The central nervous system (CNS) is composed of highly specialized cells, each of which play a key role in the processing of sensory and motor inputs. Neurons, one CNS cell type, specialize in the transmission and processing of electrical signals.
In addition to neurons, the CNS is also composed of non-neuronal cell types that help protect neurons and ensure proper function, such as glia. In the human brain, glia are as prevalent as neurons. Most glial cells in the human brain are oligodendrocytes (45–75%) or astrocytes (19–40%). Less than 10% are microglia or ependymal cells. However, what they lack in abundance, they make up for in significance—microglia play a critical role in neuroinflammation and neurodegenerative diseases.
Related: Neuronal and Glial Cell Marker Atlas
This blog post guide includes some of the most common markers used to detect and study neuronal and glial cells.
Neuronal Cell Markers
All neurons of the mammalian nervous system originate from neural stem cells, which are characterized by self-renewal and multipotency. Evidence suggests that aggregated proteins in the brain or exposure to long-term stimuli can result in chronic inflammation that is harmful to cells and may contribute to the pathogenesis of neurodegenerative diseases such as Alzheimer’s disease (AD), Parkinson’s disease (PD), and amyotrophic lateral sclerosis (ALS).
Detection and expression of mature neurons plays an important role in understanding the health of the CNS and can be accomplished by observing the expression of MAP2, NeuN, Neurofilament-H, Neurofilament-L, and Neurofilament-M. Neurofilament-L, for example, is a well-established CSF biomarker for neurodegeneration.1
Detection of Neurofilament-L protein in mouse brain, HeLa cells (negative control), and rat brain examined using the PathScan® Total Neurofilament Sandwich ELISA Kit #99175.
Glial Cell Markers
Microglia are immune cells that are of myeloid origin and migrate to the CNS during development. The many functions of microglia include the pruning of complex neural networks during embryogenesis, assisting in synaptic plasticity or preventing excitotoxicity by responding to neurotransmitter release, and mounting an inflammatory response to an acute infection, pathological changes, or trauma to the brain.
Confocal IF analysis of an amyloid mouse model brain. TMEM119 (E4B9S) Mouse mAb #98778 (red) recognizes microglia surrounding an amyloid plaque, stained with β-Amyloid (D54D2) XP® Rabbit mAb (Alexa Fluor® 647 Conjugate) #42284 (cyan pseudocolor). GFAP (E4L7M) XP® Rabbit mAb #80788 (green) detects astrocytes.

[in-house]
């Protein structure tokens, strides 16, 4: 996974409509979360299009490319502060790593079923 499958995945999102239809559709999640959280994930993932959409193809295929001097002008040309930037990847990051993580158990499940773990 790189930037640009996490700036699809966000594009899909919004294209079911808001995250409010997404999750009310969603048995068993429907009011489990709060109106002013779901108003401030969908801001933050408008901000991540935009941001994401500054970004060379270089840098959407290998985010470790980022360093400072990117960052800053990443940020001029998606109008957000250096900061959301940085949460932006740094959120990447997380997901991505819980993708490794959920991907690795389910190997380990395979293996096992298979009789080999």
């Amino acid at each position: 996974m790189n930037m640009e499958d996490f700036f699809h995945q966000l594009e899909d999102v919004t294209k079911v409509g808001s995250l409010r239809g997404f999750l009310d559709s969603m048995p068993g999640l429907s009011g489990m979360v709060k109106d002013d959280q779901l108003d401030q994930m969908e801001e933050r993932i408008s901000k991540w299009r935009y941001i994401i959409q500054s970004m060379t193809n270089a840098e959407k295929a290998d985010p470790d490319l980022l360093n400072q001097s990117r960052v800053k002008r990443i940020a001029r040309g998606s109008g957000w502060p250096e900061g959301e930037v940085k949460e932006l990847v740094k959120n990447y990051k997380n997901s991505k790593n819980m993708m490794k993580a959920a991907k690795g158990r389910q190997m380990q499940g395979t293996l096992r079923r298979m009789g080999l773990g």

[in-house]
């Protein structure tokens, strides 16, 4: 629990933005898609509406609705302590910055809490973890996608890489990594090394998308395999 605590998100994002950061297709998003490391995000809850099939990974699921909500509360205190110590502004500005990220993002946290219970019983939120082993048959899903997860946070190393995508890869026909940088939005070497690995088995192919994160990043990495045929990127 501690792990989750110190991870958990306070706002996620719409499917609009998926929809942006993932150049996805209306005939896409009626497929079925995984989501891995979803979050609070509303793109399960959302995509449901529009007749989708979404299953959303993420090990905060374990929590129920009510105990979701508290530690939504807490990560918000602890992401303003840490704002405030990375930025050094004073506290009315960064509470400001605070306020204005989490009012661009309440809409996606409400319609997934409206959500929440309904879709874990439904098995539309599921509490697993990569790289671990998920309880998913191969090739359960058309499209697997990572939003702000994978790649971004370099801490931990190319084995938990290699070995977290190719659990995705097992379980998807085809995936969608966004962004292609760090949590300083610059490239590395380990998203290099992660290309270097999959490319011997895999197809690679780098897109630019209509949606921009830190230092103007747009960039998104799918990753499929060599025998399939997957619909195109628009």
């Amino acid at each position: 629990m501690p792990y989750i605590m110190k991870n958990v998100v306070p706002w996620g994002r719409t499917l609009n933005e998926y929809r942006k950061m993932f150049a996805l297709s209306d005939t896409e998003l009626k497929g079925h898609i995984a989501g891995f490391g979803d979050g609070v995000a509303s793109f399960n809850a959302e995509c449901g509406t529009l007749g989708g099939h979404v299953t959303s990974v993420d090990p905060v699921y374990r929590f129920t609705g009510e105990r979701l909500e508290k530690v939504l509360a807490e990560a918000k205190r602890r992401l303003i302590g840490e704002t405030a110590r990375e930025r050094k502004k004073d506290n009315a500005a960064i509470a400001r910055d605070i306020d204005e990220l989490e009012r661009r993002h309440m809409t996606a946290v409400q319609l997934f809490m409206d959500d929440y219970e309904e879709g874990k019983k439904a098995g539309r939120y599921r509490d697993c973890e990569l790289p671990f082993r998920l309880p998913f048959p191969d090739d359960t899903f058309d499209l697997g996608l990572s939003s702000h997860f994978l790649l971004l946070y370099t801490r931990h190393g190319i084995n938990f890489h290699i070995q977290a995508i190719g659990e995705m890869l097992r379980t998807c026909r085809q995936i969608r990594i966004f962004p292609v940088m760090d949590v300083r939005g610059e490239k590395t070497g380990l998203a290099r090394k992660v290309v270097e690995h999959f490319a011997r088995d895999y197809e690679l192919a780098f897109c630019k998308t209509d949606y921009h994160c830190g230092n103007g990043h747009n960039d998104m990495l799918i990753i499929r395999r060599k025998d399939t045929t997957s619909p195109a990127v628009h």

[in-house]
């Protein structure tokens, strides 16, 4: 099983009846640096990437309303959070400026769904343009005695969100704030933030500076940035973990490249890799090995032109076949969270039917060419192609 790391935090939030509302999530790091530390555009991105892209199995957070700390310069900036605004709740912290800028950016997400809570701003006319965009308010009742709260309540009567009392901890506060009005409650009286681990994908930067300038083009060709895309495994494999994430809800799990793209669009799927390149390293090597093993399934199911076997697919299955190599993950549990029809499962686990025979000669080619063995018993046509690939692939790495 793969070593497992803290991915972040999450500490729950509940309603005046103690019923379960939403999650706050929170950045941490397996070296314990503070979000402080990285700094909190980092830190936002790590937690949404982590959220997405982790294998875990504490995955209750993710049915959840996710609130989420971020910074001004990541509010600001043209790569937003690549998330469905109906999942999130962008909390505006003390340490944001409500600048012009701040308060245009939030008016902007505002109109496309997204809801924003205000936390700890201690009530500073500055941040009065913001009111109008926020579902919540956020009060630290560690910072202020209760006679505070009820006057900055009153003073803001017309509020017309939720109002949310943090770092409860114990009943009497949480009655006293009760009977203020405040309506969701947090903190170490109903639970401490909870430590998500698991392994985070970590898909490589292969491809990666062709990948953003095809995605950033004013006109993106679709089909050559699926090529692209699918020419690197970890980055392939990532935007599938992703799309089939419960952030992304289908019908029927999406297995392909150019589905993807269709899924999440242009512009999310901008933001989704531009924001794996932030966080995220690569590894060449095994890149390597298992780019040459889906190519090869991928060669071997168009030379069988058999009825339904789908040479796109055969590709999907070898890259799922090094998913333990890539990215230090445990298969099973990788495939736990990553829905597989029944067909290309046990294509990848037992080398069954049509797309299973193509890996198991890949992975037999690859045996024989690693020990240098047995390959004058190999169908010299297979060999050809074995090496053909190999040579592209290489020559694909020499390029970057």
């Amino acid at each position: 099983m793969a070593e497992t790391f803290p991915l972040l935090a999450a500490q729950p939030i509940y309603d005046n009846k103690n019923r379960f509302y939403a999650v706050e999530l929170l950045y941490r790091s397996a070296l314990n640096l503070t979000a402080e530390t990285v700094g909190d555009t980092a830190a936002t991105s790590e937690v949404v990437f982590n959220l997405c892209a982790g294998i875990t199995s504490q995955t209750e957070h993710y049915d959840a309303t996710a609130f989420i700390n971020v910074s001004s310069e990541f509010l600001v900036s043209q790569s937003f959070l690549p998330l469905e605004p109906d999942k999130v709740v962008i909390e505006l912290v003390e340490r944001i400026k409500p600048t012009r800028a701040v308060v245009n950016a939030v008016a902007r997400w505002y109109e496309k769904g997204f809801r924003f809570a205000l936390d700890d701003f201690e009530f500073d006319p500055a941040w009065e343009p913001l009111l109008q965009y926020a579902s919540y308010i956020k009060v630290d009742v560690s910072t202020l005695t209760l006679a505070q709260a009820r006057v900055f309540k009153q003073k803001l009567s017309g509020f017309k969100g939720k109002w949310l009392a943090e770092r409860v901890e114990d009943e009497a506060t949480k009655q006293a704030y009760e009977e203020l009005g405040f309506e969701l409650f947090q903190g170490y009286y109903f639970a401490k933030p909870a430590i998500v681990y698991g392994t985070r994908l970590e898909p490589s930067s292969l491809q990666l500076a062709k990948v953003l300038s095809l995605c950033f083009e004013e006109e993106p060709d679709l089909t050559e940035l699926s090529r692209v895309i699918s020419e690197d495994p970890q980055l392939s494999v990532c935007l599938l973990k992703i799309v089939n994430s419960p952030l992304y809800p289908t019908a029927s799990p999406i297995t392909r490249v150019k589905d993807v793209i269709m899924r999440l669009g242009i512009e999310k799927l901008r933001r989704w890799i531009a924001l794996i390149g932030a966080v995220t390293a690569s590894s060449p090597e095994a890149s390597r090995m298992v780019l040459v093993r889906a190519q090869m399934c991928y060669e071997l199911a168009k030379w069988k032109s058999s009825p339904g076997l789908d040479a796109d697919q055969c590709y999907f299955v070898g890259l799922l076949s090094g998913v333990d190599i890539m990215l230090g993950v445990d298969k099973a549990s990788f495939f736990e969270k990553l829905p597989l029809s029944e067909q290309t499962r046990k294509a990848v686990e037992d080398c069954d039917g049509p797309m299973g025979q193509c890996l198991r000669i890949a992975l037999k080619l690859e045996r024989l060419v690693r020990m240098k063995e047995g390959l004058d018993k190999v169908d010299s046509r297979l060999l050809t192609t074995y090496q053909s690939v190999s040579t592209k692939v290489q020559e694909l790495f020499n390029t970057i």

In disease states, distinct microglial populations can be identified by molecular signatures called disease-associated microglia (DAMs). DAMs mature in stages, both of which can be characterized by the expression of different biomarkers:
- Stage 1 DAM microglia upregulate TREM2 (triggering receptor expressed on myeloid cells 2), ApoE, and DAP12 and downregulate P2RY12 and transmembrane protein 119 (TMEM119).
- Stage 2 DAMs upregulate osteopontin/SPP1 and cystatin 7 (CST7).
Oligodendrocytes are a specialized glial cell type in the CNS that produce myelin, which provides a protective sheath around the axons and improves the conduction velocity of signals between neurons. Oligodendrocytes are characterized by the expression of the myelin family proteins: myelin oligodendrocyte glycoprotein (MOG), myelin-associated glycoprotein (MAG), and Myelin Basic Protein (MBP). Another key oligodendrocyte protein, Olig2, is a useful marker for both primary and mature oligodendrocytes.
Confocal IF analysis of fixed frozen postnatal day five (P5) mouse hippocampus, labeled with Olig2 (E6G6Q) XP® Rabbit mAb #65915 (left, red) and co-labeled with GFAP (GA5) Mouse mAb (Alexa Fluor® 488 Conjugate) #3655 (right, green) and DAPI #4083 (right, blue).
Oligodendrocyte progenitor cells exist in the brain to facilitate the regeneration of cells in response to injury. However, the breakdown of myelin and the inability to regenerate oligodendrocytes, along with insufficient or dysfunctional myelin have been correlated with the pathogenesis of several neurodegenerative diseases including AD, PD, ALS, and multiple sclerosis (MS).
Astrocytes are another immunocompetent glial cell that arise within the CNS and are found within the brain. In a healthy nervous system, astrocytes play essential roles in development, the regulation of blood flow (by supporting endothelial cells in the blood-brain barrier), synaptic transmission and function, and energy and metabolism (by providing nutrients to neurons and synthesizing certain neurotransmitters). The most specific marker for astrocytes is GFAP.
S100B is abundantly expressed in astrocytes as well. However, it is also selectively found in myelinating oligodendrocytes. Elucidating the expression and function of S100B is an active area of research.
Loss of function or abnormal function of astrocytes has been implicated in a wide variety of neurodegenerative disease processes. Chronic activation of astrocytes results in the formation of lesions similar to those observed in AD and Huntington's disease.
Advancing Neuroscience Research
Highly specific antibodies that recognize and distinguish neuronal and glial cell types are critical for advancing our understanding of neuroscience. Cell Signaling Technology enables you to characterize mixed cell populations with confidence.
Find the right cell-type markers for your next experiment using the Neuronal and Glial Cell Marker Atlas.
- eBook Brochure: Hallmarks of Neurodegeneration: Identifying Underlying Biological Processes
- Neurodegeneration disease pathways:
Gaetani L, Blennow K, Calabresi P, Di Filippo M, Parnetti L, Zetterberg H. Neurofilament light chain as a biomarker in neurological disorders. J Neurol Neurosurg Psychiatry. 2019;90(8):870-881. doi:10.1136/jnnp-2018-320106